An article published by American business magazine Forbes encouraging readers to “quit that day job” and “move to an island that’s so cheap you don’t have to work” has become the subject of online ire on Twitter, much of which are coming from Indonesians, as it reignited scrutiny on privilege, gentrification, and colonization.
The piece, published on April 30, rehashes a new report from International Living — a US-based publication devoted to global travel, living, retiring, and investing — that shows how it’s possible for people to spend their lives “on permanent vacation.” The report features 15 “cheap islands around the world” where people can live on as little as US$1,200 a month, which includes Penang (Malaysia), Koh Samui (Thailand), Phu Quoc (Vietnam), and of course Bali.
(As a side note, we can’t help but wonder a little why both Forbes and International Living didn’t bother putting Indonesia on the sub-title for Bali, while other island entries are accompanied with their respective country names next to them.)
Quoting the report, Forbes wrote that people can find a villa in Ubud for US$500 a month, while a couple can live well in most towns in Bali for $1,900 a month.
That isn’t inaccurate per se, but it appears neither Forbes nor International Living weren’t aware of the Kristen Gray controversy in January. In case you forgot, the American, who has since been deported from Indonesia, boasted about Bali’s low cost of living in a controversial Twitter thread and said she only paid US$400 in rent.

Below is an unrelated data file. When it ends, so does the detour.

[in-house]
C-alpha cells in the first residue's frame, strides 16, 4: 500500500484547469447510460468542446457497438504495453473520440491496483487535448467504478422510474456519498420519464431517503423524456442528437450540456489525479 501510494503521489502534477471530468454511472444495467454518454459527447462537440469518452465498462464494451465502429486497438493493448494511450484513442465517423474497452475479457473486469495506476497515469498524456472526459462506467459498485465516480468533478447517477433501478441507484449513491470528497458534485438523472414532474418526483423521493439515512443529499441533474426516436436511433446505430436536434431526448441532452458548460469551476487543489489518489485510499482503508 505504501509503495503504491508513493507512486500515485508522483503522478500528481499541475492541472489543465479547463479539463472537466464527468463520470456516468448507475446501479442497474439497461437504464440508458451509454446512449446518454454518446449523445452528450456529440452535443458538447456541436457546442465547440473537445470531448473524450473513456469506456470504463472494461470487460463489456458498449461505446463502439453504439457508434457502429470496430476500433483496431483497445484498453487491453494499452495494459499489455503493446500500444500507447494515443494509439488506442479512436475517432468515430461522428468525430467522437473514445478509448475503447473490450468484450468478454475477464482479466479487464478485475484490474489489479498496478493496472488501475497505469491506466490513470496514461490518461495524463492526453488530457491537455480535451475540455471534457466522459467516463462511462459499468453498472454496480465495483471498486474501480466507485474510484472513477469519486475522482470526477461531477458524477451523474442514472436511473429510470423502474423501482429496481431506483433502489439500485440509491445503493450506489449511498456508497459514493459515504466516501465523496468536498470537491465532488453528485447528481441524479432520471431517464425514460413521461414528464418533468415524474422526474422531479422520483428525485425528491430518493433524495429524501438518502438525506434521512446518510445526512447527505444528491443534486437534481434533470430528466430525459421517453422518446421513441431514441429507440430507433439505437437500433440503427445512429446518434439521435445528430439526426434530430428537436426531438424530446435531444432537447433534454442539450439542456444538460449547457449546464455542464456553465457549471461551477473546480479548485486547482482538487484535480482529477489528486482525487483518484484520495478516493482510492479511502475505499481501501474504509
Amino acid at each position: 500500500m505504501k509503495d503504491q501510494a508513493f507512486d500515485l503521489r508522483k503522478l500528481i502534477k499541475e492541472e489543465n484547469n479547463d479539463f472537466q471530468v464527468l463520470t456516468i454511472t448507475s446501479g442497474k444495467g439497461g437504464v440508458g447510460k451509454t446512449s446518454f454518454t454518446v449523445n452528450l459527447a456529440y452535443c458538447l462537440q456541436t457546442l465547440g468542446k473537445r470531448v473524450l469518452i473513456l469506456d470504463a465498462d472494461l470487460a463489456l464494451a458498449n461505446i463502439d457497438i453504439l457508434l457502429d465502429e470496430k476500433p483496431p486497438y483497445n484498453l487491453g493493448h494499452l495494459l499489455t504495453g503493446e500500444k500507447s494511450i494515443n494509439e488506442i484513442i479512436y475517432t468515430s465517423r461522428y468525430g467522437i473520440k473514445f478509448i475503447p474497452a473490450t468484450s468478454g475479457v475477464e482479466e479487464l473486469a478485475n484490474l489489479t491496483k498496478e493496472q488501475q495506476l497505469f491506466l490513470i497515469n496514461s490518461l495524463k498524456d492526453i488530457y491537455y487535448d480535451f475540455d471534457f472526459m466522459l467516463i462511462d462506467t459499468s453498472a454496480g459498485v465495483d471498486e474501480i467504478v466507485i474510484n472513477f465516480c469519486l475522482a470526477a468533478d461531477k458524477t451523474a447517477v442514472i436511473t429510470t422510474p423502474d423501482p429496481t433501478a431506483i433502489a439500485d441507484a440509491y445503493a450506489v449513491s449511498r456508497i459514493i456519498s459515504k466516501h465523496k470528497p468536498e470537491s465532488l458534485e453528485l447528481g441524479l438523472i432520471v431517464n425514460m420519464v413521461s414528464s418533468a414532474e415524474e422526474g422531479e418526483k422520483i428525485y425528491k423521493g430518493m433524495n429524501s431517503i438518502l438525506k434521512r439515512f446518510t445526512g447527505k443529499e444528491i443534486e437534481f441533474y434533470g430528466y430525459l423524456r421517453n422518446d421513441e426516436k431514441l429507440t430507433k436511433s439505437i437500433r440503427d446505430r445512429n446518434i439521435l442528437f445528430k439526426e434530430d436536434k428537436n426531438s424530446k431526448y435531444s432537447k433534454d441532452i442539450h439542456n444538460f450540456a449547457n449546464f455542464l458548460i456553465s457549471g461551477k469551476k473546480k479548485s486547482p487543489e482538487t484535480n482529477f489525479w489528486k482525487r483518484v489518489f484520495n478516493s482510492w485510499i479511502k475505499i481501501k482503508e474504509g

These numbers may be affordable for foreigners from a developed country who can travel to the other of the world on a whim, but let us remind you that the provincial minimum wage for Bali is only around US$172.
Following the heated debate surrounding Kristen Gray, it shouldn’t be surprising then that the Forbes article has been met with backlash, as many pointed out its indirect suggestion for what is viewed as modern-day colonization.
This is disgusting. Please don’t go colonize other peoples’ homes. Stop taking advantage of native people in their lands. Let’s just focus on making our land more livable for the people that are here. https://t.co/uprI97HC7X
— Ta’ei (@tlaf01) May 3, 2021
Vietnam, Thailand, Malaysia, Indonesia. Y’all 1st world citizen may do this to all place in 3rd world countries. Just point a finger.
But this gentrification jeopardize locals. There may be nothing illegal here but using these loopholes isn’t right too.
— ms.dita (@ditzme) May 3, 2021
Enggak ya, gila lu. Apa-apaan sih? Tolong hilangkan obsesi kalian yg kayak begini, dulu nenek moyang lu terang-terangan ngejajah banyak negaranya, sekarang lu pada secara tersirat mau ngambil tanah orang lain atas nama “menemukan tempat eksotis untuk hidup”? (+)
— beela⁷🐋🧈 (@52souju) May 3, 2021
“No, are you insane. What is this? Please get rid of this type of obsession, back then your ancestors straight-out colonized many countries, now all of you indirectly seek to take people’s land in the name of “looking for an exotic place to live?”
It’s 2021. From this side of the world, people are no longer keeping quiet about how westerners’ decisions to pack their bags and move to their islands will affect their lives.
It’s true that Bali, for its part, still has a lot of work to actually realize a model of sustainable tourism that benefits its local residents, while authorities must step up to address tax-related concerns with foreigners who stay in Indonesia for prolonged periods. But just like we witnessed with the case of Kristen Gray, ordinary citizens are more cognizant of the real issues now than ever, and they’re not afraid to stand up to ignorant foreigners.